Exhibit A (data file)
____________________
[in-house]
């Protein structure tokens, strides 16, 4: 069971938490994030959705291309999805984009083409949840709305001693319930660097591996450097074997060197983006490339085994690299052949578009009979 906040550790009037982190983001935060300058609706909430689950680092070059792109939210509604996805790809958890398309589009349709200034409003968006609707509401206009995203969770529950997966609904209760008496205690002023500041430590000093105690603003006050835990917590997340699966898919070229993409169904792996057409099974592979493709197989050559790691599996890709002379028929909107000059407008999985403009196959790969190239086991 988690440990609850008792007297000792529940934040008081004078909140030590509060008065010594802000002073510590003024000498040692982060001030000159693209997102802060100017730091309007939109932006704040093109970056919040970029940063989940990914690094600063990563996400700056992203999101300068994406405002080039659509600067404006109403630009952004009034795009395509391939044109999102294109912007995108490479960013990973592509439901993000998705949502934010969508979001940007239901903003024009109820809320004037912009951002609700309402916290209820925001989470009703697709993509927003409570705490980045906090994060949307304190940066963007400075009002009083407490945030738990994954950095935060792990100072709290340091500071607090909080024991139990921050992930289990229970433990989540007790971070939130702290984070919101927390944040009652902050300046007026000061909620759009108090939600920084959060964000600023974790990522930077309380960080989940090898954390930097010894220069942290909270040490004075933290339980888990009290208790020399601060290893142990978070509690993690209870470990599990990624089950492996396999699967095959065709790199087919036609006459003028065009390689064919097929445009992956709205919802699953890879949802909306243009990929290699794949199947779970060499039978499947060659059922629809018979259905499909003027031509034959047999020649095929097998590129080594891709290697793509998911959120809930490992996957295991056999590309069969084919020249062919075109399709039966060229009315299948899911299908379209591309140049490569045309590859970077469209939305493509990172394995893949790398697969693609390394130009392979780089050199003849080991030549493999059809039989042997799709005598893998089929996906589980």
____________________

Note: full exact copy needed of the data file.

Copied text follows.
[in-house]
């Protein structure tokens, strides 16, 4: 069971938490994030959705291309999805984009083409949840709305001693319930660097591996450097074997060197983006490339085994690299052949578009009979 906040550790009037982190983001935060300058609706909430689950680092070059792109939210509604996805790809958890398309589009349709200034409003968006609707509401206009995203969770529950997966609904209760008496205690002023500041430590000093105690603003006050835990917590997340699966898919070229993409169904792996057409099974592979493709197989050559790691599996890709002379028929909107000059407008999985403009196959790969190239086991 988690440990609850008792007297000792529940934040008081004078909140030590509060008065010594802000002073510590003024000498040692982060001030000159693209997102802060100017730091309007939109932006704040093109970056919040970029940063989940990914690094600063990563996400700056992203999101300068994406405002080039659509600067404006109403630009952004009034795009395509391939044109999102294109912007995108490479960013990973592509439901993000998705949502934010969508979001940007239901903003024009109820809320004037912009951002609700309402916290209820925001989470009703697709993509927003409570705490980045906090994060949307304190940066963007400075009002009083407490945030738990994954950095935060792990100072709290340091500071607090909080024991139990921050992930289990229970433990989540007790971070939130702290984070919101927390944040009652902050300046007026000061909620759009108090939600920084959060964000600023974790990522930077309380960080989940090898954390930097010894220069942290909270040490004075933290339980888990009290208790020399601060290893142990978070509690993690209870470990599990990624089950492996396999699967095959065709790199087919036609006459003028065009390689064919097929445009992956709205919802699953890879949802909306243009990929290699794949199947779970060499039978499947060659059922629809018979259905499909003027031509034959047999020649095929097998590129080594891709290697793509998911959120809930490992996957295991056999590309069969084919020249062919075109399709039966060229009315299948899911299908379209591309140049490569045309590859970077469209939305493509990172394995893949790398697969693609390394130009392979780089050199003849080991030549493999059809039989042997799709005598893998089929996906589980």